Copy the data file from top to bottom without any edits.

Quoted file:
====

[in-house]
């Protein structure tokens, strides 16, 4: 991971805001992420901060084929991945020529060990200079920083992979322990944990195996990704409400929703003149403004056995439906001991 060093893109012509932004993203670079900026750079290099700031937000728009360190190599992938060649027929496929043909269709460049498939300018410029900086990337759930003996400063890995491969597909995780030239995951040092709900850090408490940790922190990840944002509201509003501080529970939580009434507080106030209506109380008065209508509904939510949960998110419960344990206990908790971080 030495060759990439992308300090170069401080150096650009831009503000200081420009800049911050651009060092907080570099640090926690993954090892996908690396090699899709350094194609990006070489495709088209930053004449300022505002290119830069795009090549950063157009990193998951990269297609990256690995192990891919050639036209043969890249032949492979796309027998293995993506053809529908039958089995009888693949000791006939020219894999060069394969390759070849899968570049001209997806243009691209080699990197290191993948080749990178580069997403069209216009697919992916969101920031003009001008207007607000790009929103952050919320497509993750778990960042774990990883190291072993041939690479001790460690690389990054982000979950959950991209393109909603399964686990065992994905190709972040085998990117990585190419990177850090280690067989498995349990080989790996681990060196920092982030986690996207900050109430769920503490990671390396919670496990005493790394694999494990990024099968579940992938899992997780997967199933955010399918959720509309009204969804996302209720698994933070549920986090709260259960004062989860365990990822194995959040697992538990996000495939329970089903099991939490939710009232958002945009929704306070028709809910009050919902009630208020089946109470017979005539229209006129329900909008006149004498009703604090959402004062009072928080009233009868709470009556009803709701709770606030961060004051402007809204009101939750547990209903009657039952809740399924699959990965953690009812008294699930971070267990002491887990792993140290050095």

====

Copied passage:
[in-house]
């Protein structure tokens, strides 16, 4: 991971805001992420901060084929991945020529060990200079920083992979322990944990195996990704409400929703003149403004056995439906001991 060093893109012509932004993203670079900026750079290099700031937000728009360190190599992938060649027929496929043909269709460049498939300018410029900086990337759930003996400063890995491969597909995780030239995951040092709900850090408490940790922190990840944002509201509003501080529970939580009434507080106030209506109380008065209508509904939510949960998110419960344990206990908790971080 030495060759990439992308300090170069401080150096650009831009503000200081420009800049911050651009060092907080570099640090926690993954090892996908690396090699899709350094194609990006070489495709088209930053004449300022505002290119830069795009090549950063157009990193998951990269297609990256690995192990891919050639036209043969890249032949492979796309027998293995993506053809529908039958089995009888693949000791006939020219894999060069394969390759070849899968570049001209997806243009691209080699990197290191993948080749990178580069997403069209216009697919992916969101920031003009001008207007607000790009929103952050919320497509993750778990960042774990990883190291072993041939690479001790460690690389990054982000979950959950991209393109909603399964686990065992994905190709972040085998990117990585190419990177850090280690067989498995349990080989790996681990060196920092982030986690996207900050109430769920503490990671390396919670496990005493790394694999494990990024099968579940992938899992997780997967199933955010399918959720509309009204969804996302209720698994933070549920986090709260259960004062989860365990990822194995959040697992538990996000495939329970089903099991939490939710009232958002945009929704306070028709809910009050919902009630208020089946109470017979005539229209006129329900909008006149004498009703604090959402004062009072928080009233009868709470009556009803709701709770606030961060004051402007809204009101939750547990209903009657039952809740399924699959990965953690009812008294699930971070267990002491887990792993140290050095």